7 Will other stakeholders suffer a loss, or be damaged or changed by it? Are monetary considerations influencing this action? Would the decision or action be handled differently if money was not a factor? What are all the known facts? Are some facts still unknown that may be necessary to make an informed decision? Have the facts been reviewed with those who could offer good consul or additional insights relevant to the situation? Page 7 of 10

8 The Capsim Ethics Plug-in Process The following is a suggested template to guide your group discussion about an ethical issue that may arise in your casework during the business simulation. Your professor may also provide an alternative model from which you can shape your discussion. Apply the problem-solving formula -- ask yourself: What are the facts of the case? What is the issue here? Who is affected inside of the company and outside of the company? What are the choices? As a team or individually: Reach a consensus and make a decision. Follow your company s financial and operational results over time to observe the results. Select your preferred option and evaluate the risks and benefits to stakeholders: Is it legal? Is it fair? Can I defend it? Page 8 of 10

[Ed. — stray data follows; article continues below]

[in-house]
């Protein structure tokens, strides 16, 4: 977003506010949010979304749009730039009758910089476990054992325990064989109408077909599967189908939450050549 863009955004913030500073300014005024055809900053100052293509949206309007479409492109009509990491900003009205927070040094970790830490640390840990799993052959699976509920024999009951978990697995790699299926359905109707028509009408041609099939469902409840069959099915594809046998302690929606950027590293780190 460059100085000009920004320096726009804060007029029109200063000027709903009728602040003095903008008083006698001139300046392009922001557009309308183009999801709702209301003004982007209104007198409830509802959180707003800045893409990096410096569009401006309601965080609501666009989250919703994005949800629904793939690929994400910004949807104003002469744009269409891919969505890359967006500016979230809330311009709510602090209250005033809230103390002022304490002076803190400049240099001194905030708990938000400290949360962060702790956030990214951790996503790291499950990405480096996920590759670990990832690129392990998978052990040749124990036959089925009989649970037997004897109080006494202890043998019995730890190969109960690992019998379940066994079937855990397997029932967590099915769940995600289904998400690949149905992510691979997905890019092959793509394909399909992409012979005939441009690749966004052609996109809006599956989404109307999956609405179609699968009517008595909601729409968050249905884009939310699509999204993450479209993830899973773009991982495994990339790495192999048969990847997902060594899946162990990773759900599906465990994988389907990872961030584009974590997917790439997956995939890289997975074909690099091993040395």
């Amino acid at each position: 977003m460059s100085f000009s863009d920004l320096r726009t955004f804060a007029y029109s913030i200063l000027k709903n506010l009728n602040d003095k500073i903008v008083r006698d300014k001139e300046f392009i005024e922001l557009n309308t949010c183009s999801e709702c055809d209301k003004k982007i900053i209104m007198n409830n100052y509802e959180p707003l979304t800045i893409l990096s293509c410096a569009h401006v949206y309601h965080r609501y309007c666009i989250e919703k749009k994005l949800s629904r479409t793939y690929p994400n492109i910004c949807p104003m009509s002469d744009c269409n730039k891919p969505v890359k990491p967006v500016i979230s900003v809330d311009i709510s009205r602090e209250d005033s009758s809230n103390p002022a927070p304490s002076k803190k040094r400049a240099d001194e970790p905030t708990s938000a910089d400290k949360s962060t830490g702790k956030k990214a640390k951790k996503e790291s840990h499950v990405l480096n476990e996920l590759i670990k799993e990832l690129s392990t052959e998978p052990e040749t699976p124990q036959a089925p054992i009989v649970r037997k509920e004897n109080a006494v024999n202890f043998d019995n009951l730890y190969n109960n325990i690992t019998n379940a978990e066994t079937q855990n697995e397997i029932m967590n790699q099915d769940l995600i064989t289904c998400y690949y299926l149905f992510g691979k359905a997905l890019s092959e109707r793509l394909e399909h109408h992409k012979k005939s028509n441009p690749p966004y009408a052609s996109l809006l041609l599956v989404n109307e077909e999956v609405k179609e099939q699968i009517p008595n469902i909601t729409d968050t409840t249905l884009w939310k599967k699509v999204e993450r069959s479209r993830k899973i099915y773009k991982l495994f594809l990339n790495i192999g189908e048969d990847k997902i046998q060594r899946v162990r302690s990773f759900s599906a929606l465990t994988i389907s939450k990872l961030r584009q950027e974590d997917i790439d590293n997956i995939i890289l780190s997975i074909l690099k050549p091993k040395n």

9 Notes 1. Space Shuttle Challenger Disaster, Wikipedia, the free encyclopedia. Retrieved August 1, 2011 from 2. Deepwater Horizon Oil Spill, Wikipedia, the free encyclopedia. Retrieved August 1, 2011 from Brown, Robbie (July 23, 2010). Oil Rig's Siren Was Kept Silent, Technician Says, The New York Times Company. Retrieved August 1, 2011 from Safety Violations Implicated in BP Oil Spill, Investments & Acquisitions. Retrieved August 1, 2011 from 3. What Is Ethics? by Claire André and Manuel Velasquez, Issues in Ethics - V. 1, N. 1 (Fall 1987). Retrieved August 1, 2011 from 4. Martin Luther King, Jr., Wikipedia, the free encyclopedia. Retrieved August 1, 2011 from Mohandas Karamchand Gandhi, Wikipedia, the free encyclopedia. Retrieved August 1, 2011 from 5. Smoking Ban, Wikipedia, the free encyclopedia. Retrieved August 1, 2011 from 6. Ess, Charles, Aristotle s Virtue Ethics. Retrieved August 1, 2011 from 7. Skooglund, Carl and Glenn Coleman, Importance of Ethical Behavior in the Workplace (TI). The Online Ethics Center for Engineering and Research 02/16/2006 National Academy of Engineering. Retrieved August 1, 2011 from and 8. Velasquez, Manuel and Dennis Moberg, Michael J. Meyer, Thomas Shanks, Margaret R. McLean, David DeCosse, Claire André, and Kirk O. Hanson, "A Framework for Thinking Ethically," last revised in May, Retrieved August 1, 2011 from Page 9 of 10

10 9. Space Shuttle Challenger Disaster, Wikipedia, the free encyclopedia. Retrieved August 1, 2011 from Page 10 of 10